LONDON (Reuters) -- Aston Martin is planning job cuts as part of a restructuring that will involve the company expanding into electric vehicles and crossovers.
"There will be a net reduction in the overall workforce at the company," said a spokesman on Thursday, adding that the cuts would be "meaningful" without giving any figures.
The cuts will come from office staff, the spokesman said, but they will not affect any production staff at the automaker, which is based in Gaydon, central England. The automaker had a total workforce of about 2,100 people at the start of the year.
Aston Martin CEO Andy Palmer is trying to turn around the money-losing carmaker, which saw its sales nosedive after the 2007-08 financial crisis.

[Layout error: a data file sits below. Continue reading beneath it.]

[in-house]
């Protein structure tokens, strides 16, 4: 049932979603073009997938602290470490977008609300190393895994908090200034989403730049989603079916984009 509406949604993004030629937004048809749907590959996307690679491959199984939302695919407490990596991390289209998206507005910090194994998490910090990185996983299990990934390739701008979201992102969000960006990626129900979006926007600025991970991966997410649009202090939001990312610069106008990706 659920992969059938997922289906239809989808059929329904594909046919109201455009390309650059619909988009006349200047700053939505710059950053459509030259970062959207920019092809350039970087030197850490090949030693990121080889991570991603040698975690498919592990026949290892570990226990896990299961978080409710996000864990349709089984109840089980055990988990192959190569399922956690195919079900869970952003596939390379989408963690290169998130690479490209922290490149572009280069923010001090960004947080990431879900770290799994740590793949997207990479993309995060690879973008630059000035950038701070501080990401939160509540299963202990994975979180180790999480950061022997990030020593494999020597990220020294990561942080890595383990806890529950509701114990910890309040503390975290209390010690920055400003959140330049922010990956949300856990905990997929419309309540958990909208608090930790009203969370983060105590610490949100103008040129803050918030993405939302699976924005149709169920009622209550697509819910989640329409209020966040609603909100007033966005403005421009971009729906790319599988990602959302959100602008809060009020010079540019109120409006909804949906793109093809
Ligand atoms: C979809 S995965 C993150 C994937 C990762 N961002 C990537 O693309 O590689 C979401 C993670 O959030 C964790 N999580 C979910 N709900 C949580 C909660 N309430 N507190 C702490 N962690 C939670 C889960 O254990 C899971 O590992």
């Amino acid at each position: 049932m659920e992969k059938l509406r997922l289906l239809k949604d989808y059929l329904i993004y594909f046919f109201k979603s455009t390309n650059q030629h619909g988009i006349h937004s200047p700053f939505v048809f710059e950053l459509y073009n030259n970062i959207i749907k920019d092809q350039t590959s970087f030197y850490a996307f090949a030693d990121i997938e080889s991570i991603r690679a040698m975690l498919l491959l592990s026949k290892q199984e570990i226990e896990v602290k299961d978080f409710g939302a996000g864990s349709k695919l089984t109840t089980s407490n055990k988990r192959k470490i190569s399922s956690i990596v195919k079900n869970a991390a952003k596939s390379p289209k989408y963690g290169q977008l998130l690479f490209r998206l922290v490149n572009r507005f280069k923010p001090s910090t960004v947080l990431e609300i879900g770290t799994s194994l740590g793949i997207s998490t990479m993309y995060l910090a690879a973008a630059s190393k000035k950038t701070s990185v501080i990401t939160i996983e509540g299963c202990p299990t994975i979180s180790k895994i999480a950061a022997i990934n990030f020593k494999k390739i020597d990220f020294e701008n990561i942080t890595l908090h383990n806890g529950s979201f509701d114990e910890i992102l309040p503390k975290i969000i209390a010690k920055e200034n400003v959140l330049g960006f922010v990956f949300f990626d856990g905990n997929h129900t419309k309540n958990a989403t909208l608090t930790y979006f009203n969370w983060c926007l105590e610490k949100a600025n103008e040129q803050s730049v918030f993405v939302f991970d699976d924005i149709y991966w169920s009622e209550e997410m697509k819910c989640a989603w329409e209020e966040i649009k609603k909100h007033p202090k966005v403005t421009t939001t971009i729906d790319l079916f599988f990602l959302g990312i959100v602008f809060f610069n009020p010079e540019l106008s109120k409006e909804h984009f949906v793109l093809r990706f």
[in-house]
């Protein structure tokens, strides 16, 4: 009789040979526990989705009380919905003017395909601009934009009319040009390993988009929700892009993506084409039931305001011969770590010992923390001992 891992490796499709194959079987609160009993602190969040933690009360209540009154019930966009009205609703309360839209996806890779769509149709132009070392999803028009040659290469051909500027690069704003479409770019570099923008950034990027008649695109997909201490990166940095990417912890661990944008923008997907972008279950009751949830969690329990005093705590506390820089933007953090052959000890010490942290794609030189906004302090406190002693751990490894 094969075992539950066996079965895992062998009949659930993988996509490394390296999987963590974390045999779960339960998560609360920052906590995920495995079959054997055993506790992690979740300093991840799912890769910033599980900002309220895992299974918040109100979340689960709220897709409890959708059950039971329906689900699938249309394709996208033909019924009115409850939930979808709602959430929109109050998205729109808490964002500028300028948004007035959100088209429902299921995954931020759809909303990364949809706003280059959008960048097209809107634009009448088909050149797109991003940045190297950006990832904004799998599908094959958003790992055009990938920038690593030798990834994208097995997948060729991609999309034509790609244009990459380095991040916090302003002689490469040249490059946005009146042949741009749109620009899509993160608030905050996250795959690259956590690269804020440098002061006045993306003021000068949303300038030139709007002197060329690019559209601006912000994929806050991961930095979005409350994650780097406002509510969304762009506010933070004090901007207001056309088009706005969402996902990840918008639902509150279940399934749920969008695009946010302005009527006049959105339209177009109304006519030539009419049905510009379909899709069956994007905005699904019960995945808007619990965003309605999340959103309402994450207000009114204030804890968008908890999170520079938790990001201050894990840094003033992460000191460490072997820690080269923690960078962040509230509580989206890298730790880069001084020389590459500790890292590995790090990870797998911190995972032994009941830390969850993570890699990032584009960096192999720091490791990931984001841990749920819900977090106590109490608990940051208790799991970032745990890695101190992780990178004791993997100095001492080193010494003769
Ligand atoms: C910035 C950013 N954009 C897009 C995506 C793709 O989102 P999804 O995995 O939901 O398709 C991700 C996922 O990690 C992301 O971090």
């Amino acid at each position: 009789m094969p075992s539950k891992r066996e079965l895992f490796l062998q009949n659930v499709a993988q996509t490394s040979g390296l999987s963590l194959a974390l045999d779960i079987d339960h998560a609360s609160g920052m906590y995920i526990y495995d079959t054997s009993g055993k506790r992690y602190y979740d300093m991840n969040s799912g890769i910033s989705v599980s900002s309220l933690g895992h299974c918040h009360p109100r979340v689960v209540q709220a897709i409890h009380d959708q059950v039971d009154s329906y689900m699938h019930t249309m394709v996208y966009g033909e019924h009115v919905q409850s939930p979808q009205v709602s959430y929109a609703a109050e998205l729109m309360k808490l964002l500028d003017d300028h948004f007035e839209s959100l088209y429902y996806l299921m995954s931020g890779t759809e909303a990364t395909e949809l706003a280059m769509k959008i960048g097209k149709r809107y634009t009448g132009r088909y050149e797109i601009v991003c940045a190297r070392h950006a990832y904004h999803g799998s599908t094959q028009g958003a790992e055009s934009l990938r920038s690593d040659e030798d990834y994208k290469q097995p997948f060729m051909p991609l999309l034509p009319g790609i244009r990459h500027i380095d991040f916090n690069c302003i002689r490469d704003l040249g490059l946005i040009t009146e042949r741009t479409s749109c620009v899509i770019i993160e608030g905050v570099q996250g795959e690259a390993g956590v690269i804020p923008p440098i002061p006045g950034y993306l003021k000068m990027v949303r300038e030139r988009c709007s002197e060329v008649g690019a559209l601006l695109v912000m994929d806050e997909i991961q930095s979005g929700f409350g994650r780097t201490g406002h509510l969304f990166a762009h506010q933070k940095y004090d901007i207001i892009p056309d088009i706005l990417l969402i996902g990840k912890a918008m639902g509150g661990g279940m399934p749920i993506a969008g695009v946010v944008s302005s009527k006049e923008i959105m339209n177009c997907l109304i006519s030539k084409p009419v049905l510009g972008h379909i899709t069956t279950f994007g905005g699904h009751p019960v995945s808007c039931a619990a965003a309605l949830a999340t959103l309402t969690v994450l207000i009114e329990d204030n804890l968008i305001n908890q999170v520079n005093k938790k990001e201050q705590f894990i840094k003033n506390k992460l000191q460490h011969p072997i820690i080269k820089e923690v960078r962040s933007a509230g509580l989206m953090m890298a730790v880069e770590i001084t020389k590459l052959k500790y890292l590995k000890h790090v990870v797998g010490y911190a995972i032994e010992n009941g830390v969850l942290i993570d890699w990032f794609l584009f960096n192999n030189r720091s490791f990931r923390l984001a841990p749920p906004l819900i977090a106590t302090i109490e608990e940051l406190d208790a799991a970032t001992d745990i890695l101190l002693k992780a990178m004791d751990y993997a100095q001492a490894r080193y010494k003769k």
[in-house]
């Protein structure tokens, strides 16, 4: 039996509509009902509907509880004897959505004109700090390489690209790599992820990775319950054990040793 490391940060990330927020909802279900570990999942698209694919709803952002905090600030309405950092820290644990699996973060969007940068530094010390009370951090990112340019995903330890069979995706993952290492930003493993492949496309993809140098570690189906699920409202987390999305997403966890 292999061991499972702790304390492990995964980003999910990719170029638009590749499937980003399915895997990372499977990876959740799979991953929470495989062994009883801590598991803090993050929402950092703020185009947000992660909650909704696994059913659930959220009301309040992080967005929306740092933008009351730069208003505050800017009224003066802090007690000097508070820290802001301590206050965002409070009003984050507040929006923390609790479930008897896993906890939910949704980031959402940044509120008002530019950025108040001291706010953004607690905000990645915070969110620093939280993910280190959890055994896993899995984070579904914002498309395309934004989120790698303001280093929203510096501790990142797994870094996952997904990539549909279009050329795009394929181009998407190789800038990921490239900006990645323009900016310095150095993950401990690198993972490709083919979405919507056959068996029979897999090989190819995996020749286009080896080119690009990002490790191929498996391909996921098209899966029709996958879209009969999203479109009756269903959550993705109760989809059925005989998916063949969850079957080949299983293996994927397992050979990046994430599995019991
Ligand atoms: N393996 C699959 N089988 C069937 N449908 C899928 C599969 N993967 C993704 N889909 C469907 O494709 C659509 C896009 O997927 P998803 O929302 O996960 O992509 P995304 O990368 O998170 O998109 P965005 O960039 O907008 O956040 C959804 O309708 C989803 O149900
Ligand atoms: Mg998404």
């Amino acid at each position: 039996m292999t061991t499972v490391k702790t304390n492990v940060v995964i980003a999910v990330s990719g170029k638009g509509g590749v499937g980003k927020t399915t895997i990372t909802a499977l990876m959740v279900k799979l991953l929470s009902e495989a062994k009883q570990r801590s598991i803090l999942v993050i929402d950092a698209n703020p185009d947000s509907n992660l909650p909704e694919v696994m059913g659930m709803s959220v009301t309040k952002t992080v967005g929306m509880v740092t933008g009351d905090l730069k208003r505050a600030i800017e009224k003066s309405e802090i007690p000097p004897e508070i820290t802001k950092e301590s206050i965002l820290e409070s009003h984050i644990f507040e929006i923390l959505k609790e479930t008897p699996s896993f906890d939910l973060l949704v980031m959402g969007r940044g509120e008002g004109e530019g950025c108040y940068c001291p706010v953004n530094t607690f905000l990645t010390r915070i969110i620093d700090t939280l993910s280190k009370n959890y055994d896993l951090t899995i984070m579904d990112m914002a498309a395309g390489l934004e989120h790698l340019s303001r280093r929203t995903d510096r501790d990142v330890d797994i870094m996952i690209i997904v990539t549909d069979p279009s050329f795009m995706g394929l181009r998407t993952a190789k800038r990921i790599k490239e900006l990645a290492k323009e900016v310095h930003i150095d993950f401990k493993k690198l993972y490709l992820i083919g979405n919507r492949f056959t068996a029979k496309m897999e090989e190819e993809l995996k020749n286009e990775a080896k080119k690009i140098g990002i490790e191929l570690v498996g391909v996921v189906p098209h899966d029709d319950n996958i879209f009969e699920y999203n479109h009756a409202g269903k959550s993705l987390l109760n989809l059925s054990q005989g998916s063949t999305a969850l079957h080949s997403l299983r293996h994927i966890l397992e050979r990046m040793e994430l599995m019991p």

Aston Martin, which has suffered from not being part of a wider automotive group, posted a pretax loss of 25.4 million pounds ($39 million) in 2013, the latest figures available. Its former chief financial officer told Reuters last year he did not expect it to be profitable until after 2016.
The 102-year-old company in April raised 200 million pounds from its major shareholders, mainly Kuwaiti and Italian private equity groups, to help fund its model expansion plans, including its first crossover, which will be based on the DBX concept that debuted at this year's Geneva auto show. The crossover is expected to go on sale around 2019.
Aston Martin aims to use the car to attract more women and younger buyers to the brand, which has traditionally relied on a small, male audience.
Aston Martin won’t debut an all-new model until 2016, when the successor to the DB9 is expected be revealed.
A decision on the location of a new plant is also expected by year-end.
British Prime Minister David Cameron has lobbied for a site in Wales, whereas Palmer said earlier this year the "obvious choice" would be Alabama, where 5 percent shareholder Daimler already builds Mercedes-Benz SUVs.